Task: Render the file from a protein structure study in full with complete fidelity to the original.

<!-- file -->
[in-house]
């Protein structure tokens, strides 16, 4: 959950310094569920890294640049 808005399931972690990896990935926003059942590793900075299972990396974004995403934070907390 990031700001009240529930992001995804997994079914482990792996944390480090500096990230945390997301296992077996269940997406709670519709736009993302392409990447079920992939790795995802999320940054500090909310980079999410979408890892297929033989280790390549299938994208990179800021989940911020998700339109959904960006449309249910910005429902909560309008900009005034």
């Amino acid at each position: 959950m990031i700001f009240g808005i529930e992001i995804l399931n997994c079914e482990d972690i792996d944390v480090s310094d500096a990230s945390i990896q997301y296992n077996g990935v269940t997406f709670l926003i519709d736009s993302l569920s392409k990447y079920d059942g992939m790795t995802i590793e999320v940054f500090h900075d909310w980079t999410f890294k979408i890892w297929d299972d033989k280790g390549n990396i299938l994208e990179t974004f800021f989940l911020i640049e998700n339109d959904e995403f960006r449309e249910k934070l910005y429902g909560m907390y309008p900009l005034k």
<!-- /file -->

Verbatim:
[in-house]
């Protein structure tokens, strides 16, 4: 959950310094569920890294640049 808005399931972690990896990935926003059942590793900075299972990396974004995403934070907390 990031700001009240529930992001995804997994079914482990792996944390480090500096990230945390997301296992077996269940997406709670519709736009993302392409990447079920992939790795995802999320940054500090909310980079999410979408890892297929033989280790390549299938994208990179800021989940911020998700339109959904960006449309249910910005429902909560309008900009005034």
């Amino acid at each position: 959950m990031i700001f009240g808005i529930e992001i995804l399931n997994c079914e482990d972690i792996d944390v480090s310094d500096a990230s945390i990896q997301y296992n077996g990935v269940t997406f709670l926003i519709d736009s993302l569920s392409k990447y079920d059942g992939m790795t995802i590793e999320v940054f500090h900075d909310w980079t999410f890294k979408i890892w297929d299972d033989k280790g390549n990396i299938l994208e990179t974004f800021f989940l911020i640049e998700n339109d959904e995403f960006r449309e249910k934070l910005y429902g909560m907390y309008p900009l005034k």